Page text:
My name is Jo and I define middle-class America: married to Peter with two children in public school, a dual-income, and a church membership. Typical, right? There’s more. We owned two shiny cars, a big, beautiful house, and filled our calendar with work, school, sports, volunteer and social activities (mostly kids’ birthday parties). We also shared qualities the middle class demographic deeply possess, but never talk about, because it stinks. The majority of our monthly income went toward mortgage and car payments, and no matter what “system” we tried, our $7,000 credit card debt wouldn’t budge.
Relationally, my husband and I put on a good show, but we weren’t very far from stamping the common and ominous words, “irreconcilable differences,” on a bill of divorce and joining the other 50%.
One day, though, something changed. I recently read about a nomadic tribe trained since birth to listen to what they call a “tapping of the heart.” It’s this kind of inner-knowing rather than outer-influence that seemed to rise up in me that day. A little voice within asked me, “Whose rules are you playing by?” Well, hi. That got my attention.
A little disclaimer here: I’m an artist and craftsman by trade who often spends time in what you might call prayer or meditation, and I had never heard something so pushy.
A couple of days later, a business partner and trusted friend shared how she was feeling called to really dig into the idea to “make space” for what is intended to bring deep joy. We talked for hours about what these two words mean. Sadly, I couldn’t answer: “What brings you deep joy?” But, I knew the answer to the question, “Whose rules are you playing by?” Not mine.
So, when you decide that you’re not living how you are meant to, what do you do?
Make a list. I made really long list of what I considered my top 40 priorities and goals, except it came from a false sense of reality where I had limitless money, energy, time and heart-space. You see, I’d tuned into the noise of the culture around me declaring all sorts of things I should be doing (and failing miserably), and the ultimate, YOU SHOULD BE A ‘YES’ WOMAN!
Well, I’d gone and “should” all over myself trying, and the shame of falling short left me feeling disconnected, unauthentic and so very tired that I sort of lost it. My husband, Peter, would probably title this chapter of our story, “Thank you Counseling and Friends.” I happened to marry a man that decided I was worth it, and he agreed to get help with me. With guidance from the incredible Dr. David Smith, we confronted a decade of choices that didn’t reflect our values. Our wants and needs had become completely interchangeable, and we put everything else above connecting with one another. Through this process, I felt completely lost and vividly remember breaking down on the bathroom floor of a beach condo that my parents rented for the whole family. I texted my tribe that I felt like I was slipping into a dark place and everything was broken. Now, I don’t know a lot, but I know this—the prayers lifted up that day and the lasting truths shared by David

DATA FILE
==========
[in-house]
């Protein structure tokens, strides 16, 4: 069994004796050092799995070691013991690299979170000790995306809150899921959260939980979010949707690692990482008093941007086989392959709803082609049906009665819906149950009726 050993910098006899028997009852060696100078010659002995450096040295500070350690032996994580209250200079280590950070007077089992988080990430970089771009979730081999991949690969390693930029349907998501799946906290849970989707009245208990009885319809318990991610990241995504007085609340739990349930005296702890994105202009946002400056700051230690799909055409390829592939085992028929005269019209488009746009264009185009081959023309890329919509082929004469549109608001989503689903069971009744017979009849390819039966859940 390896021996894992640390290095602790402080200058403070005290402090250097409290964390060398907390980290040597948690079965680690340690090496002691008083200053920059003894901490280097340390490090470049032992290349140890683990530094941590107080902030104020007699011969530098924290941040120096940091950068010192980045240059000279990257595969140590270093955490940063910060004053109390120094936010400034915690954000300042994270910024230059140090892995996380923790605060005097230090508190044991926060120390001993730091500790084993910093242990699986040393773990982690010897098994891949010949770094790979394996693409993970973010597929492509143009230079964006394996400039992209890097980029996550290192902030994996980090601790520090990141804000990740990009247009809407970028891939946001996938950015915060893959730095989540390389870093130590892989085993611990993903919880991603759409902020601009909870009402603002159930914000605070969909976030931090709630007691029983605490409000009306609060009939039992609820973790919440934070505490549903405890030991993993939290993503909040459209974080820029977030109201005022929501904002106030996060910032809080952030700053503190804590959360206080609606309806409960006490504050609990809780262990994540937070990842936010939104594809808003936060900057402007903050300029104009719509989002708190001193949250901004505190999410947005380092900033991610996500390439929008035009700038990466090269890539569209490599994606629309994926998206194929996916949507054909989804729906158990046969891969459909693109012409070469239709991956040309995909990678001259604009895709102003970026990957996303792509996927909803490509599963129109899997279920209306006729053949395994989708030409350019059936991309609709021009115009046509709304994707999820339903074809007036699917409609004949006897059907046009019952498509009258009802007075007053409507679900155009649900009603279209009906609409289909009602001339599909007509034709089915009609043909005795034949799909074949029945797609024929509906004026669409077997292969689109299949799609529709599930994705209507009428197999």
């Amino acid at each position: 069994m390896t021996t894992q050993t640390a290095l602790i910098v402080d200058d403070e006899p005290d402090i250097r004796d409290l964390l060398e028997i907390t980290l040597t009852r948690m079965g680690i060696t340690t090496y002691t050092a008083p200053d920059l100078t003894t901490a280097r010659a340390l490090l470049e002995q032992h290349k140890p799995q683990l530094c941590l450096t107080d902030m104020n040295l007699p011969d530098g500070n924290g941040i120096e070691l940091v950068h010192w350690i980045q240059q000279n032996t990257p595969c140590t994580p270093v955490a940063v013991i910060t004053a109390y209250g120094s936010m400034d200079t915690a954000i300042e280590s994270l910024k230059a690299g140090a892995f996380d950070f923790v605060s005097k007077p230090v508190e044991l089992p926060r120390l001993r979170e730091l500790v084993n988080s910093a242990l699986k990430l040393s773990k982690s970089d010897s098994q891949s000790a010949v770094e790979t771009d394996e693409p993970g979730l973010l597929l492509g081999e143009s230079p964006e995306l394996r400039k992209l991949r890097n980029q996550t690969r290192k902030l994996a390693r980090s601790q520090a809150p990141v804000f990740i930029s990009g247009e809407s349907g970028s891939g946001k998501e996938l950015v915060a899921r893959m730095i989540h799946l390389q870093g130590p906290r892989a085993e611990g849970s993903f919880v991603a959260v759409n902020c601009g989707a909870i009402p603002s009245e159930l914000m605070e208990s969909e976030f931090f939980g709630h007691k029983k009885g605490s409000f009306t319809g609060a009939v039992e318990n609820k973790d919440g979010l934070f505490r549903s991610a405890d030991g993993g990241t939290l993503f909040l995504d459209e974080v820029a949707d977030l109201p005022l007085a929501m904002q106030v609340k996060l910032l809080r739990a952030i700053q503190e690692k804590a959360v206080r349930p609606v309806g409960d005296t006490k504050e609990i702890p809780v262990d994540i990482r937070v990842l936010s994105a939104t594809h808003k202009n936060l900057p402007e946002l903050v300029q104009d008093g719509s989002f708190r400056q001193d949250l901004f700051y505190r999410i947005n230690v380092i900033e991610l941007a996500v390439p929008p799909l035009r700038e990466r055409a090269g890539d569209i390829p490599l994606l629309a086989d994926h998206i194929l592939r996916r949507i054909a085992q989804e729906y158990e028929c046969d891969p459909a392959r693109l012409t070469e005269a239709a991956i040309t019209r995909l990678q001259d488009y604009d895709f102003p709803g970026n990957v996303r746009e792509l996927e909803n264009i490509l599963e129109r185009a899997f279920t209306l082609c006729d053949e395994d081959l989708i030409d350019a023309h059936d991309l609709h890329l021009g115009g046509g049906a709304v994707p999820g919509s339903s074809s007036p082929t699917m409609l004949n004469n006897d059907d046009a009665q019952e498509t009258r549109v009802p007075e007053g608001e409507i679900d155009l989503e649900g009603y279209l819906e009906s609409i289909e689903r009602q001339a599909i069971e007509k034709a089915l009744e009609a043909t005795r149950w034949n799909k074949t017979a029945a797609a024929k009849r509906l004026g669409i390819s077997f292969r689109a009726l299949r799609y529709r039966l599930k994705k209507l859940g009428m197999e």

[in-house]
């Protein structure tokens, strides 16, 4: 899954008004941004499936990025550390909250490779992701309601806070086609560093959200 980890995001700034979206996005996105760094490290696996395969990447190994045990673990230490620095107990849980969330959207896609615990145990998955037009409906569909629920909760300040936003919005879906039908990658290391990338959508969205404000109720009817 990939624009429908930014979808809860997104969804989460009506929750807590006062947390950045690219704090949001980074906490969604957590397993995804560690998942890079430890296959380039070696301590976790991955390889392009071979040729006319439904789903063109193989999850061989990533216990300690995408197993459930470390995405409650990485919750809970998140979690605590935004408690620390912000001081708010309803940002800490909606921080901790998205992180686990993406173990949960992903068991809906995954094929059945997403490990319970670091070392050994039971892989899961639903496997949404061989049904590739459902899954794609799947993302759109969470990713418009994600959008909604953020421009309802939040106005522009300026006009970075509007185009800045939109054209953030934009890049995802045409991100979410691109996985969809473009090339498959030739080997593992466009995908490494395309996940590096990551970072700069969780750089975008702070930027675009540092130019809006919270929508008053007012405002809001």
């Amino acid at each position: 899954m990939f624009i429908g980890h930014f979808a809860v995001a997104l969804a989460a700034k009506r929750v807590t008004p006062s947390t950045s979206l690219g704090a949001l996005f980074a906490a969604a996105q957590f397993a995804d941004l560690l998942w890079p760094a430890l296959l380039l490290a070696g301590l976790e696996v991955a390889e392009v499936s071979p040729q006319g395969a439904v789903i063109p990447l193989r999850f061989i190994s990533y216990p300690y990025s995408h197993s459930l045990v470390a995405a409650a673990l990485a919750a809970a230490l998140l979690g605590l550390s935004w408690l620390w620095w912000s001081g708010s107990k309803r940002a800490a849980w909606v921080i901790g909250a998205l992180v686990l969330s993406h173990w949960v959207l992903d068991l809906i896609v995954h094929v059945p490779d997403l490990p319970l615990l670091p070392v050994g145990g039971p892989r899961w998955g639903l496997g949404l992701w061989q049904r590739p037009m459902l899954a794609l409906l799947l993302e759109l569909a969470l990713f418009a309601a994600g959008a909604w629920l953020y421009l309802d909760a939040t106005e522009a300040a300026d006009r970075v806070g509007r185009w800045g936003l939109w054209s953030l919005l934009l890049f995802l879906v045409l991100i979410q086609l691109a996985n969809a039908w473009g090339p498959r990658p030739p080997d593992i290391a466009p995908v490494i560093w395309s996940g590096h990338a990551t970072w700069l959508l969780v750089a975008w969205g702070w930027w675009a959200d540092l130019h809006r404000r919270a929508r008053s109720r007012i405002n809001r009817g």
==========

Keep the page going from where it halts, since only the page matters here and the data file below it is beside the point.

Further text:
Smith changed our lives. Instead of giving up, we decided to change our trajectory.
The following year, we sold our house and cars, reduced our belongings by more than half, said no to a million good things, and yes to only a few great things. In a nutshell, we stopped playing by someone else’s rules and I stopped trying to buy happiness. These days, we spend our time making a terribly unattractive 1200-square-foot fixer upper into our future home, giving our best at work, spending time with family and a few friends, being present for our kids, and serving where our gifts are actually helpful. I drive a 15-year-old Subaru that I adore, and Peter rocks out in his massive ‘99 Ford with a custom wood tailgate (don’t ask). We live without debt or shame, and are seeing the fruit of this simple life more each day.
As much as it pains me to say, hearing the “tapping of my heart” doesn’t always come easy. Each day, I wake before dawn to sit in the quiet and listen. As it turns out, Peter does, too. So there we sit, abiding at sunrise with a healthy dose of coffee and honesty. Almost every single day, I remind myself that the plan and purpose set out for me and my family can (and often will) look completely different from the world around me. And that’s okay. It’s actually more than okay. It’s amazing.